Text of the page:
Happy, successful woman would like not to meet…
(reference: “Happy, Successful woman would like not to meet…” by Sally Williams, in ‘The Sunday Telegraph Magazine’, 19 September 2010)
<< More and more women are now single, according to statistics – and many of them are perfectly happy to stay that way. So why exactly have they given up on men and marriage, asks Sally Williams.
Georgie Roles is only 32 and she has decided to ‘be single for ever’. It’s not that she hasn’t had boyfriends. Georgie is an airline pilot and grew up thinking that men would admire her for doing what she was good at: ‘The more successful you are, the more attractive you are’. Her experience proved otherwise. ‘I got the impression with a couple of them that the idea of going out with me was great, because they could say to their mates, “I’m going out with a skydiving pilot.” But the reality was that they couldn’t cope with it.’
There were comments, she explains, put-downs. One, in the spirit of competition, trained to become a helicopter pilot, because ‘helicopters are harder to fly than aeroplanes’. Her first boyfriend gave her an ultimatum: flying or him. ‘I said to him, “I think your bags are on top of the wardrobe.” The choice was obvious, but the consequences made me sad – that I lose someone to carry on being myself.’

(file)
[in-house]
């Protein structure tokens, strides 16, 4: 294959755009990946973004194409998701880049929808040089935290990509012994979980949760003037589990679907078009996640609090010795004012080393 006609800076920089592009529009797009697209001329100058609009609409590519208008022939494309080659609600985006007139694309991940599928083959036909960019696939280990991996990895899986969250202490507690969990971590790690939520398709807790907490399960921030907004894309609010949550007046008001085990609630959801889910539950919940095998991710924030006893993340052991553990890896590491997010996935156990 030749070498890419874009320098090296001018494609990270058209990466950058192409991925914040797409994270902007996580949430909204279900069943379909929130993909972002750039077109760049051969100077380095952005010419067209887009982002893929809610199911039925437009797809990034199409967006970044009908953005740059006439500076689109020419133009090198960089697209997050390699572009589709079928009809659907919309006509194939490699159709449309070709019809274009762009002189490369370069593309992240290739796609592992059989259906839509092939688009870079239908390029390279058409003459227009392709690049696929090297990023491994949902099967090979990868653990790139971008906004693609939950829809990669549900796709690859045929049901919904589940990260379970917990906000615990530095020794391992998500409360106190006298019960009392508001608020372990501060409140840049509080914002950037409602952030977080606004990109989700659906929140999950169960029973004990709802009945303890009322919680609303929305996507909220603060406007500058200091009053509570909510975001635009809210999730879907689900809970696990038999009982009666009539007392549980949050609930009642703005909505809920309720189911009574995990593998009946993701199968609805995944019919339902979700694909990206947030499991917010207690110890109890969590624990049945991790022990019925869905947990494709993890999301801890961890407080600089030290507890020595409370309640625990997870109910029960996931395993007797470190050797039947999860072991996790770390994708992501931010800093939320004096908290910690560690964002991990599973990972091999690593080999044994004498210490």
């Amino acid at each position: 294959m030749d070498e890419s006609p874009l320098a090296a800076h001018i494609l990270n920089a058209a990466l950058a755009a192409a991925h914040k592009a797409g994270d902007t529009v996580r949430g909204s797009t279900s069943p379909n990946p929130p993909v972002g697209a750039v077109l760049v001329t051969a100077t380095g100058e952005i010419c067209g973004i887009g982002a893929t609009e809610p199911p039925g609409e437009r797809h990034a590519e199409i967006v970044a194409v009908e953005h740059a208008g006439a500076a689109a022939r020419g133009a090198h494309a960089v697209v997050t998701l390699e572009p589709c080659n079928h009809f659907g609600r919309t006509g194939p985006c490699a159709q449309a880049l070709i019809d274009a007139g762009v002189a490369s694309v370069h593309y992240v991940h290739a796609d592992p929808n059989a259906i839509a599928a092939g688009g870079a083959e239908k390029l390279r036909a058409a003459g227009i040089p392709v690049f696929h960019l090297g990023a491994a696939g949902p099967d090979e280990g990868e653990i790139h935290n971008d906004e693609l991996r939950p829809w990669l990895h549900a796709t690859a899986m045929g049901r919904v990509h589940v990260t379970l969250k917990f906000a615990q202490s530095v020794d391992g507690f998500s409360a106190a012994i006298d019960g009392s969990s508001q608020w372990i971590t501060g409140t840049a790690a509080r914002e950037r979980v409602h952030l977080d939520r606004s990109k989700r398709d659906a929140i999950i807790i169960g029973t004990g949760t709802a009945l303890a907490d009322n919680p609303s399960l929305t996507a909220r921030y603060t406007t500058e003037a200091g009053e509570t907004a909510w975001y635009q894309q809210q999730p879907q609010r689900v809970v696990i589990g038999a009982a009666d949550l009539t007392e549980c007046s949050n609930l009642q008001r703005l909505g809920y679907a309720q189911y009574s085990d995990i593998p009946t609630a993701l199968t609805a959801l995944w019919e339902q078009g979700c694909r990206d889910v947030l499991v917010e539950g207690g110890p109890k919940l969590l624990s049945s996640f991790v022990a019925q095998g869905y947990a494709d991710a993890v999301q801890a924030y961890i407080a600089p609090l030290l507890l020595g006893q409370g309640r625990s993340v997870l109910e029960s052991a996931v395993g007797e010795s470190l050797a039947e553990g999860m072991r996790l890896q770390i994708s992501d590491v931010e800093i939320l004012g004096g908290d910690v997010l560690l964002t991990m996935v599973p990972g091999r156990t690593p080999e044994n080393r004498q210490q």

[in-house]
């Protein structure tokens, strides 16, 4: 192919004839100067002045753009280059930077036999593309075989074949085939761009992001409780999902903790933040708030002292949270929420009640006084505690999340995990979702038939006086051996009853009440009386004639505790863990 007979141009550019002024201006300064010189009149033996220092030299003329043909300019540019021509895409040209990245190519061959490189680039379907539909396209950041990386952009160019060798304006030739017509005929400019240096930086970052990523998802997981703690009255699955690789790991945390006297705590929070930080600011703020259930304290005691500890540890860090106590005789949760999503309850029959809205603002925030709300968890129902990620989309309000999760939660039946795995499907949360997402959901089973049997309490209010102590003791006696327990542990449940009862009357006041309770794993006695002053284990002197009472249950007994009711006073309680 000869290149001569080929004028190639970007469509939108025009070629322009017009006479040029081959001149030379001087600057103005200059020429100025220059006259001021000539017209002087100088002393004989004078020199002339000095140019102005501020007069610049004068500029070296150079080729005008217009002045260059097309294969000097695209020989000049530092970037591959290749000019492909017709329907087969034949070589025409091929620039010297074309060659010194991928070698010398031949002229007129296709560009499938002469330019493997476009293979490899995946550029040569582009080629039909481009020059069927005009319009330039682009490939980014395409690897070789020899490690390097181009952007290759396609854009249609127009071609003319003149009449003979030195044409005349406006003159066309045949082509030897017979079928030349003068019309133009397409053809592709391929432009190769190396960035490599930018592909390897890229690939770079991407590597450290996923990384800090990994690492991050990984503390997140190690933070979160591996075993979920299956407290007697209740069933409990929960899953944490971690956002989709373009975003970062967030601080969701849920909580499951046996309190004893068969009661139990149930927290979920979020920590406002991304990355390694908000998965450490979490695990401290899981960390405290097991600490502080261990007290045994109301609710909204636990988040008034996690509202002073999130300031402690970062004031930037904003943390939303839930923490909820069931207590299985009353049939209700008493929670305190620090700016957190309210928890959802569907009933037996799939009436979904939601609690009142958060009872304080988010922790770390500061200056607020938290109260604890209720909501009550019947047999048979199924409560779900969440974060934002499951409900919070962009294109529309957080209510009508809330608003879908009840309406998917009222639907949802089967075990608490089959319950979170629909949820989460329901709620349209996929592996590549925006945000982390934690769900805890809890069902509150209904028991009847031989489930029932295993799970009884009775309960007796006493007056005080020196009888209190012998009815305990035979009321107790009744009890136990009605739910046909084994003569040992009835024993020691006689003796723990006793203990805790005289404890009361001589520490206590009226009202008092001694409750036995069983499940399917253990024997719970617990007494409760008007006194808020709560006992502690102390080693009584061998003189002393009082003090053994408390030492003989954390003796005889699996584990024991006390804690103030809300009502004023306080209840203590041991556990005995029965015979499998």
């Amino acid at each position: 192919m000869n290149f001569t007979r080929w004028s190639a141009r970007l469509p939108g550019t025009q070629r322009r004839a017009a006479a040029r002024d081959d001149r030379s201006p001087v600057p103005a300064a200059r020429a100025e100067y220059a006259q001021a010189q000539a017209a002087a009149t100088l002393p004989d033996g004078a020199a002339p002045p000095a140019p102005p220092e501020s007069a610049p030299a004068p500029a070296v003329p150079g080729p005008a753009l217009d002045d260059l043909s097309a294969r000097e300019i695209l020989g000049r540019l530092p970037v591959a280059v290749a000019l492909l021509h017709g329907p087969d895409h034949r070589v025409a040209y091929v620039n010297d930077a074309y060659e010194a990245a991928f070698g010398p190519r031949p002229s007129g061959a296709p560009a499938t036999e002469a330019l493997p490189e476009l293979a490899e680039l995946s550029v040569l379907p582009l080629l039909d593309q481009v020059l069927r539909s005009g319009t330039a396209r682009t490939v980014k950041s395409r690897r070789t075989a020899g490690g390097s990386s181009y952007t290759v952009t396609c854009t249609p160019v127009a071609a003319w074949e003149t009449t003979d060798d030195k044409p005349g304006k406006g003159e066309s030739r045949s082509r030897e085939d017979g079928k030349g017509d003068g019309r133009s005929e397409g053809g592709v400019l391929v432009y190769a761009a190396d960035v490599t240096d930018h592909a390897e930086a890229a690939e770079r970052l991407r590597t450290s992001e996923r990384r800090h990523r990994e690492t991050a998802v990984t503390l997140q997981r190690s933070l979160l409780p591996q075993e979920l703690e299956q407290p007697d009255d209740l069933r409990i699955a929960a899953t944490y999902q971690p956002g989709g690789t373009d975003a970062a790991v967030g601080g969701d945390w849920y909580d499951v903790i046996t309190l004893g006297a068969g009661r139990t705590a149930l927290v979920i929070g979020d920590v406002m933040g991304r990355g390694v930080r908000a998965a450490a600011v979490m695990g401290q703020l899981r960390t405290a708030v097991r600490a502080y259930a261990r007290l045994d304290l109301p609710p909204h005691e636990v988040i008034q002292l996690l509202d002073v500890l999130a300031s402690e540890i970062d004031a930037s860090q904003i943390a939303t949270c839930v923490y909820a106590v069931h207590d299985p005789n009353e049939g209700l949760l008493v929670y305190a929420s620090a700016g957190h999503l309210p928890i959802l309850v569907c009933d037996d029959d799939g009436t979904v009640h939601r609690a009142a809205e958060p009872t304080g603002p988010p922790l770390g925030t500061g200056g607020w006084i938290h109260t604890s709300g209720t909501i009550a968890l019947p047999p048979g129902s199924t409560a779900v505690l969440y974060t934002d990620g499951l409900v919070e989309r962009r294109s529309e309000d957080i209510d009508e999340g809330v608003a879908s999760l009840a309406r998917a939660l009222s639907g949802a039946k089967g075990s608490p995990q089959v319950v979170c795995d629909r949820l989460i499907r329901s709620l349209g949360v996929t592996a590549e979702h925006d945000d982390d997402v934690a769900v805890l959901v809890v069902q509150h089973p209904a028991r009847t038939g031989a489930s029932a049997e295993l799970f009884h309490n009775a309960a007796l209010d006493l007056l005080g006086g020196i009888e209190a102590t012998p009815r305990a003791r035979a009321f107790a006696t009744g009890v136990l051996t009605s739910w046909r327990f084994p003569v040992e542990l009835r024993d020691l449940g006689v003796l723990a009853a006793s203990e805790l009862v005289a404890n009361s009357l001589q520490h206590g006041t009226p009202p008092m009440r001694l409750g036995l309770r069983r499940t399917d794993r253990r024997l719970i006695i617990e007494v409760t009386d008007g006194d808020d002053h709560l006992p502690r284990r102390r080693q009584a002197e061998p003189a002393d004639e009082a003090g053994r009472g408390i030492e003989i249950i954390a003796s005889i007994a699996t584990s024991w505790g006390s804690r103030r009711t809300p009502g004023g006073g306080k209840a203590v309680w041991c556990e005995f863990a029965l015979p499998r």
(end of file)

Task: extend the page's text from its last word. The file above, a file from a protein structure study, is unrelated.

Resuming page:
Roles has been single for the past year – plenty of time to assess its virtues. ‘I love the fact that I’m not restricted anymore. I can spend my time, my money, my effort doing what I want, where I want, with whom I want – and I don’t mean one-night stands, rather if someone says to me, “Can you do a sky-dive in Arizona in April?” I can say, “Yes, I can.”’
What about children – would she like to become a mother one day? ‘I wouldn’t be bothered if I didn’t,’ she replies. ‘I’ve got five godchildren I love dearly, but to have my own? I’ve got too much going on in my life that having children would actually spoil. It would mean I couldn’t do skydiving for at least a year, flying would go for a year. No. It holds no interest for me, whatsoever.’